Annually, as the year draws to a close, my habit of juggling a great many things with a few less than many hands takes on a fever pitch as I race to meet my goals, tackle them, and ride into the new year a gleaming beacon of accomplishment. Or, at least, that’s the fantasized vision that goes through my head as I roll through crunch time. The reality is more exasperating in looks, but the outcome no less fulfilling. December is the go month, fueling my need to create and produce, and the excitement of the holidays function as kindling on the fire. The first eleven months, month by month I check off and revise the smaller goals lain out annually toward my larger dreams, but December is the time for completing all things yet undone, tying up loose ends, and finalizing the prerequisites for the next round. But no matter how willfully goal oriented, how elbow deep in undertaking, sometimes everything has to come to a complete stop, just to breath in calm before continuing on. This weekend was the last of those times for me for this year. A weekend of much needed relaxation and riding, I make it sound as though it were planned. It was not. Typically when I come to a grinding halt, it’s because my being refuses to keep up the pace another minute without a pause. So, I paused. I’m getting better at that, so says Josh. Part of me still thinks I’m wasting time when completely stopped, though I know I need it at the pace I keep. A bit of wind therapy, movie time, and a light smattering of adventure later, and this week its back to the grindstone with fresh eyes and rested mind.
And though I make it sound all well and good, let this weekend also serve as a reminder to the things one mustn’t forget this time of year when taking down time involves motorcycles, one very important thing in particular: this time of year, always check the weather before you leave out on a ride. Saturday was phenomenal, albeit windy. But then Sunday came, and I knew the beautiful sixties and low seventies we’d enjoyed all weekend were due to plummet below freezing in the overnight, and I knew, I said out loud even, I needed to check the time they were due to drop before we left because they could shift into cold before the overnight and I wanted to know if we would need extra gear. I forgot to check. They dropped before the overnight. We had no extra gear.
By day we enjoyed a peaceful run up 66 to plan for our latest undertaking and grab a nice lunch, then up a back road and small highway to photograph the town of Shamrock and rather than double back down to 66, we explored new to me highways, up through Drumright, Cushing, and Langston and down into Guthrie then back road it home. Or anyway, that was the original plan as we headed north. The sun was already low when we left Shamrock and spoiled by Saturday’s weather, we were ill equipped. By Drumright my nose was solid red under my bandana. By some gas station near Perkins we’d both lost feeling in our hands and had to stop and use our factory hand warmers (re: engines) to get the feeling back. And by Guthrie the sun was gone and the temp had dropped to 39 with a strong north wind that made it feel like 29 (I finally checked the weather). The jig was up. I have a remarkably high cold tolerance, but tolerance be damned, as soon as 35 south was in sight back roads were out of the question and jamming it home to beat the dark was the new goal.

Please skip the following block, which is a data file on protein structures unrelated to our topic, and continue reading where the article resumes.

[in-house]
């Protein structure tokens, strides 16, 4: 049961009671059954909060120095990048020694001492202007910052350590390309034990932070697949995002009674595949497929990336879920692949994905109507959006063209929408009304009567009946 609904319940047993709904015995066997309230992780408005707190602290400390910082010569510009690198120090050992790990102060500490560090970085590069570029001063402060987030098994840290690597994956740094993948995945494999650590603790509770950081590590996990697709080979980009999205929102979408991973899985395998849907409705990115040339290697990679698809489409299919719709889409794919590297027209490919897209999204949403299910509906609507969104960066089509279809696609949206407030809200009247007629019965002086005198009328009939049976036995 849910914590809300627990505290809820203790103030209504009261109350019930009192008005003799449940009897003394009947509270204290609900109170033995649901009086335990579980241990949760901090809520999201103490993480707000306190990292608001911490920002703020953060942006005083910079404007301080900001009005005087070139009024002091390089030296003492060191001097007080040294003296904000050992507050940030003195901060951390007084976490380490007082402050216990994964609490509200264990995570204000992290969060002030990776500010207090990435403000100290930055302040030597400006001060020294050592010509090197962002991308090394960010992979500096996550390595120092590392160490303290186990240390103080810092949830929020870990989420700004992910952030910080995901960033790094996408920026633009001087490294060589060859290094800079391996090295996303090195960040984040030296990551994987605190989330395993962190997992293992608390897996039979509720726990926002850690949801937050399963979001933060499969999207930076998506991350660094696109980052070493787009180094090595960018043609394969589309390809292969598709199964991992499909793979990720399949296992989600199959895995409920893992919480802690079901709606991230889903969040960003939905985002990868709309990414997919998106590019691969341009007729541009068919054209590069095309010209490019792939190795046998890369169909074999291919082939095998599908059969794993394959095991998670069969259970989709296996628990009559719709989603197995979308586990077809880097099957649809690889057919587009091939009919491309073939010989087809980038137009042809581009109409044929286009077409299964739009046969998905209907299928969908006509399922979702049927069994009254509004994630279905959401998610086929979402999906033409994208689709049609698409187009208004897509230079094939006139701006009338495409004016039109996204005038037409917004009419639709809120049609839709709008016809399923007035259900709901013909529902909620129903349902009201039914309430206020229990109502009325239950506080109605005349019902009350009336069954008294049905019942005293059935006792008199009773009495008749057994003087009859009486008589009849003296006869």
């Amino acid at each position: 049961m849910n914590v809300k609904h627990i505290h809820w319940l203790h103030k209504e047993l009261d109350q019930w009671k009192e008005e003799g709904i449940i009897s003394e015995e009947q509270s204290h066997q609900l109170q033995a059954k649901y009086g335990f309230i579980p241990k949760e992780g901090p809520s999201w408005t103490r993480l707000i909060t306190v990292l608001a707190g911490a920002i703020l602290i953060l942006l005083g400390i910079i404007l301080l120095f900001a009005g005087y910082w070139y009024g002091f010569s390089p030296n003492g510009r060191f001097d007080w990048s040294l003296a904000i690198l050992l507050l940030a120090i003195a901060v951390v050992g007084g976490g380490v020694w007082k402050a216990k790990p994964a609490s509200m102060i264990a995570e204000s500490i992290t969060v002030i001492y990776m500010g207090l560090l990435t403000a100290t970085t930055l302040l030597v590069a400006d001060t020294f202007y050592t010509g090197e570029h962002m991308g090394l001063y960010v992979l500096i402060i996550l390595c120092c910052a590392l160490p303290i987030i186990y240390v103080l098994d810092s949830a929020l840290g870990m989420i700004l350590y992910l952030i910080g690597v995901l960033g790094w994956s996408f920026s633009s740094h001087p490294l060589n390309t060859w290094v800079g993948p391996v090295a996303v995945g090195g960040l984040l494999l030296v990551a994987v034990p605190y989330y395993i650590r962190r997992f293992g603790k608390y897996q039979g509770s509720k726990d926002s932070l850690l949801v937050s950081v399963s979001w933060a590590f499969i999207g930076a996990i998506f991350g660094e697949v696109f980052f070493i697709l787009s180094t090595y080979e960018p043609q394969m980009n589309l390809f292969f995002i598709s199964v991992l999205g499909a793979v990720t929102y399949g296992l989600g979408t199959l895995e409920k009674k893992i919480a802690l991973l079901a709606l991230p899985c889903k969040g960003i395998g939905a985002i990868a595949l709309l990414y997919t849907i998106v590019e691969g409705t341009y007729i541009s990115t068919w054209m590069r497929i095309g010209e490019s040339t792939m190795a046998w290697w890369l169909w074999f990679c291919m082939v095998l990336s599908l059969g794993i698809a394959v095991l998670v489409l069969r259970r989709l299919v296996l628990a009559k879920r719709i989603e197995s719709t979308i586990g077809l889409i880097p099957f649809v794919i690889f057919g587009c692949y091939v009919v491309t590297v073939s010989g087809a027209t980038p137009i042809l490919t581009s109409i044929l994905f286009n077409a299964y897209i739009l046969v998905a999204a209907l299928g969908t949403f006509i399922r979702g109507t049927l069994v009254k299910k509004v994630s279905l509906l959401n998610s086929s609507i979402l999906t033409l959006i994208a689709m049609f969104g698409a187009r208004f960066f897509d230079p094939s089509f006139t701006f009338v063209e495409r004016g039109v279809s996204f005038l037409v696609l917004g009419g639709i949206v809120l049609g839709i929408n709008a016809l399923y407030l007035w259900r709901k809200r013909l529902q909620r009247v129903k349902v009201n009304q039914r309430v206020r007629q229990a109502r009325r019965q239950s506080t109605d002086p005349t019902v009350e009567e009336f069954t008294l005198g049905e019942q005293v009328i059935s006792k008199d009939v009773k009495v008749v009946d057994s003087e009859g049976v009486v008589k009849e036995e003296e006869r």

Ignoring my again quickly numbing hands, I concentrated on the horizon line, the hazy robin’s egg blue sky all lit up like a contrail and cirrus wildfire of blood orange and salmon pink tipped in lilac shadow were the sky was growing dark. The sunsets in this part of Oklahoma are phenomenal, but I think I’ve mentioned that before. I think I’ve also mentioned before my love of the view coming into Oklahoma City from the north, but having never come in from the Langston side, I was enthralled with this new angle in spite of the swiftly coming cold. There is something amazing about the land along the meridian facing toward OKC. The skyline is infinitely sweeping and the hills roll ever gently onward toward some great promise. For now, in my world, that promise is an amazing twenty fourteen rolling into an exciting twenty fifteen that will certainly include more down time and finally finding the right place to photograph that view, that Oklahoma I see every time I ride in from that direction.
* The photos for this entry were taken in Shamrock, the remainder of its now abandoned former main street. A second entry this week will include history, more photos, etc.